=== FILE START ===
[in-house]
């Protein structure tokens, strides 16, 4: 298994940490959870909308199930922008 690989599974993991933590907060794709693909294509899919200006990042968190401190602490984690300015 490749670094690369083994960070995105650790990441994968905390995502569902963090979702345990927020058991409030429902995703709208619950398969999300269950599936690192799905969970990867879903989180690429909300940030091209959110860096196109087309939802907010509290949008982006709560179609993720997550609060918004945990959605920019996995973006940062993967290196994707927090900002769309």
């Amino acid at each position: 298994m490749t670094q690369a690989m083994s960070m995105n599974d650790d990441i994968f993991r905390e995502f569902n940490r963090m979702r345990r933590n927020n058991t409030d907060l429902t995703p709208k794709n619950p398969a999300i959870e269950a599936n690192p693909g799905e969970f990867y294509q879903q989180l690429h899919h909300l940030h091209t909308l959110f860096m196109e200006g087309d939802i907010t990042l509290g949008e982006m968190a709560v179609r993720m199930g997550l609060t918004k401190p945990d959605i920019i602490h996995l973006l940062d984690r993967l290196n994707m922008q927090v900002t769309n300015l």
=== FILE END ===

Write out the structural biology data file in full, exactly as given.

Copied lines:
[in-house]
């Protein structure tokens, strides 16, 4: 298994940490959870909308199930922008 690989599974993991933590907060794709693909294509899919200006990042968190401190602490984690300015 490749670094690369083994960070995105650790990441994968905390995502569902963090979702345990927020058991409030429902995703709208619950398969999300269950599936690192799905969970990867879903989180690429909300940030091209959110860096196109087309939802907010509290949008982006709560179609993720997550609060918004945990959605920019996995973006940062993967290196994707927090900002769309």
């Amino acid at each position: 298994m490749t670094q690369a690989m083994s960070m995105n599974d650790d990441i994968f993991r905390e995502f569902n940490r963090m979702r345990r933590n927020n058991t409030d907060l429902t995703p709208k794709n619950p398969a999300i959870e269950a599936n690192p693909g799905e969970f990867y294509q879903q989180l690429h899919h909300l940030h091209t909308l959110f860096m196109e200006g087309d939802i907010t990042l509290g949008e982006m968190a709560v179609r993720m199930g997550l609060t918004k401190p945990d959605i920019i602490h996995l973006l940062d984690r993967l290196n994707m922008q927090v900002t769309n300015l």